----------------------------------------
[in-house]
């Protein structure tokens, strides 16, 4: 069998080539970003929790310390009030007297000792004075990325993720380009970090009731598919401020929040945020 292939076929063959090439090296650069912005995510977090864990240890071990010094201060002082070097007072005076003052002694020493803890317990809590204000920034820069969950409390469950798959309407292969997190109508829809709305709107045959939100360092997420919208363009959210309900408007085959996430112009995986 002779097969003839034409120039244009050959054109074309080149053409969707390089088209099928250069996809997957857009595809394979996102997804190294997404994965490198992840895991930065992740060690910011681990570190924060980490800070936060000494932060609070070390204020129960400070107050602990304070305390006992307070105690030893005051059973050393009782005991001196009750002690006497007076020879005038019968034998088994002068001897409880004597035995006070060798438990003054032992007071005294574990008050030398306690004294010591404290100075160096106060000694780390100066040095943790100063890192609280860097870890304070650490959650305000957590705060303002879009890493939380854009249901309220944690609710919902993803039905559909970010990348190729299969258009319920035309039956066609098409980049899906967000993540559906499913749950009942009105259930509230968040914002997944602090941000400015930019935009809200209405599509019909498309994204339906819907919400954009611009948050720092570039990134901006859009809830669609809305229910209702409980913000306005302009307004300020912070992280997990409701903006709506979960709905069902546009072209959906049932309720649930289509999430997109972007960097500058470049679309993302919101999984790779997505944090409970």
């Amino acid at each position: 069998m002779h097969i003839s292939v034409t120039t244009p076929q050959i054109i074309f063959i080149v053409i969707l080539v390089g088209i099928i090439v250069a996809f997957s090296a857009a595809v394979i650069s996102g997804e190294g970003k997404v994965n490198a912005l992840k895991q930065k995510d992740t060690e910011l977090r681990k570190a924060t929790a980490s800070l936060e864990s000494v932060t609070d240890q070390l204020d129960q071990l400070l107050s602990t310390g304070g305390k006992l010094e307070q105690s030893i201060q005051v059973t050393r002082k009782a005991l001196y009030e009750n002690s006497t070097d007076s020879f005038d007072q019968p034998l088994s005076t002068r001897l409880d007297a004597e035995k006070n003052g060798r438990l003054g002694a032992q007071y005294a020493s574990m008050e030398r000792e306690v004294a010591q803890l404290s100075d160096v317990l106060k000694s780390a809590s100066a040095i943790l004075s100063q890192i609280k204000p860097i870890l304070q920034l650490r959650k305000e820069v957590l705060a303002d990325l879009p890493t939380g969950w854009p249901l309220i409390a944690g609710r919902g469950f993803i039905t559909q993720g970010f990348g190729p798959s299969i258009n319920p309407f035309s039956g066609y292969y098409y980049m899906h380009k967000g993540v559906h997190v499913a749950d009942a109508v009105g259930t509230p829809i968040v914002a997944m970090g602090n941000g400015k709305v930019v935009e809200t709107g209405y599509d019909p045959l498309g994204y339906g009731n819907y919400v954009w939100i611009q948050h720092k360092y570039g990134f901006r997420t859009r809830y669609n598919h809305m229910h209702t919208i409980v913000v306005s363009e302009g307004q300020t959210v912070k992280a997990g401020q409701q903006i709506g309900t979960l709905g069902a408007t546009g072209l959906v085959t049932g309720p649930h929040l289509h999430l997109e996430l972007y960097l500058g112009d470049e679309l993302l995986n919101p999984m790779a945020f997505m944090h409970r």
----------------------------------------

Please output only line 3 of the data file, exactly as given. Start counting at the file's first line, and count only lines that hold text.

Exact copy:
């Amino acid at each position: 069998m002779h097969i003839s292939v034409t120039t244009p076929q050959i054109i074309f063959i080149v053409i969707l080539v390089g088209i099928i090439v250069a996809f997957s090296a857009a595809v394979i650069s996102g997804e190294g970003k997404v994965n490198a912005l992840k895991q930065k995510d992740t060690e910011l977090r681990k570190a924060t929790a980490s800070l936060e864990s000494v932060t609070d240890q070390l204020d129960q071990l400070l107050s602990t310390g304070g305390k006992l010094e307070q105690s030893i201060q005051v059973t050393r002082k009782a005991l001196y009030e009750n002690s006497t070097d007076s020879f005038d007072q019968p034998l088994s005076t002068r001897l409880d007297a004597e035995k006070n003052g060798r438990l003054g002694a032992q007071y005294a020493s574990m008050e030398r000792e306690v004294a010591q803890l404290s100075d160096v317990l106060k000694s780390a809590s100066a040095i943790l004075s100063q890192i609280k204000p860097i870890l304070q920034l650490r959650k305000e820069v957590l705060a303002d990325l879009p890493t939380g969950w854009p249901l309220i409390a944690g609710r919902g469950f993803i039905t559909q993720g970010f990348g190729p798959s299969i258009n319920p309407f035309s039956g066609y292969y098409y980049m899906h380009k967000g993540v559906h997190v499913a749950d009942a109508v009105g259930t509230p829809i968040v914002a997944m970090g602090n941000g400015k709305v930019v935009e809200t709107g209405y599509d019909p045959l498309g994204y339906g009731n819907y919400v954009w939100i611009q948050h720092k360092y570039g990134f901006r997420t859009r809830y669609n598919h809305m229910h209702t919208i409980v913000v306005s363009e302009g307004q300020t959210v912070k992280a997990g401020q409701q903006i709506g309900t979960l709905g069902a408007t546009g072209l959906v085959t049932g309720p649930h929040l289509h999430l997109e996430l972007y960097l500058g112009d470049e679309l993302l995986n919101p999984m790779a945020f997505m944090h409970r």